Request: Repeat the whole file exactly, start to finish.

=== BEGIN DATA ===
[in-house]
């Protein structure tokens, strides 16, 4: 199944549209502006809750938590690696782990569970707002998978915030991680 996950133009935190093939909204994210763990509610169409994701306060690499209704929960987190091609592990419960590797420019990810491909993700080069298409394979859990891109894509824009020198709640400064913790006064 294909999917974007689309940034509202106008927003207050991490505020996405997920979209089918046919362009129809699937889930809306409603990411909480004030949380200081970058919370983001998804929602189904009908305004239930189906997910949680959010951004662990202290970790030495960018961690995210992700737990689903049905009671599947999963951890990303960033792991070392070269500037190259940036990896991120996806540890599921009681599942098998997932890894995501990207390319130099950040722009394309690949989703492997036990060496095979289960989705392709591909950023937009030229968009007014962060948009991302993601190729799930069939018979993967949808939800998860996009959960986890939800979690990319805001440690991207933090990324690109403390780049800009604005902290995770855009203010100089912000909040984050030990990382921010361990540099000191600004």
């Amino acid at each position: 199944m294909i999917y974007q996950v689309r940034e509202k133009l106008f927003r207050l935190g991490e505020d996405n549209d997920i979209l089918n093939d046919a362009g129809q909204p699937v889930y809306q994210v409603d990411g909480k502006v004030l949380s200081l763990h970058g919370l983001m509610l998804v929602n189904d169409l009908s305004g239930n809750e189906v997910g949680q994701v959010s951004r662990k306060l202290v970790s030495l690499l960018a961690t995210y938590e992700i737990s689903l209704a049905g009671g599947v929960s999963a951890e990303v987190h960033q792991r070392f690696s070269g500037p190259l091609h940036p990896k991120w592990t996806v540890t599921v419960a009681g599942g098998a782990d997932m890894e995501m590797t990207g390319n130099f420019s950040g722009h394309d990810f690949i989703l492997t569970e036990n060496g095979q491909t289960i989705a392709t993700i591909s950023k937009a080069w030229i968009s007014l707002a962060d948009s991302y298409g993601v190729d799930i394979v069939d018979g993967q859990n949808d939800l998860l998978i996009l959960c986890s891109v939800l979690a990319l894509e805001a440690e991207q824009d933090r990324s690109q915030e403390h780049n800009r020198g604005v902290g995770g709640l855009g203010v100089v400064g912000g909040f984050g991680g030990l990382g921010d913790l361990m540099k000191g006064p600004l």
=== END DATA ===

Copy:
[in-house]
């Protein structure tokens, strides 16, 4: 199944549209502006809750938590690696782990569970707002998978915030991680 996950133009935190093939909204994210763990509610169409994701306060690499209704929960987190091609592990419960590797420019990810491909993700080069298409394979859990891109894509824009020198709640400064913790006064 294909999917974007689309940034509202106008927003207050991490505020996405997920979209089918046919362009129809699937889930809306409603990411909480004030949380200081970058919370983001998804929602189904009908305004239930189906997910949680959010951004662990202290970790030495960018961690995210992700737990689903049905009671599947999963951890990303960033792991070392070269500037190259940036990896991120996806540890599921009681599942098998997932890894995501990207390319130099950040722009394309690949989703492997036990060496095979289960989705392709591909950023937009030229968009007014962060948009991302993601190729799930069939018979993967949808939800998860996009959960986890939800979690990319805001440690991207933090990324690109403390780049800009604005902290995770855009203010100089912000909040984050030990990382921010361990540099000191600004």
């Amino acid at each position: 199944m294909i999917y974007q996950v689309r940034e509202k133009l106008f927003r207050l935190g991490e505020d996405n549209d997920i979209l089918n093939d046919a362009g129809q909204p699937v889930y809306q994210v409603d990411g909480k502006v004030l949380s200081l763990h970058g919370l983001m509610l998804v929602n189904d169409l009908s305004g239930n809750e189906v997910g949680q994701v959010s951004r662990k306060l202290v970790s030495l690499l960018a961690t995210y938590e992700i737990s689903l209704a049905g009671g599947v929960s999963a951890e990303v987190h960033q792991r070392f690696s070269g500037p190259l091609h940036p990896k991120w592990t996806v540890t599921v419960a009681g599942g098998a782990d997932m890894e995501m590797t990207g390319n130099f420019s950040g722009h394309d990810f690949i989703l492997t569970e036990n060496g095979q491909t289960i989705a392709t993700i591909s950023k937009a080069w030229i968009s007014l707002a962060d948009s991302y298409g993601v190729d799930i394979v069939d018979g993967q859990n949808d939800l998860l998978i996009l959960c986890s891109v939800l979690a990319l894509e805001a440690e991207q824009d933090r990324s690109q915030e403390h780049n800009r020198g604005v902290g995770g709640l855009g203010v100089v400064g912000g909040f984050g991680g030990l990382g921010d913790l361990m540099k000191g006064p600004l």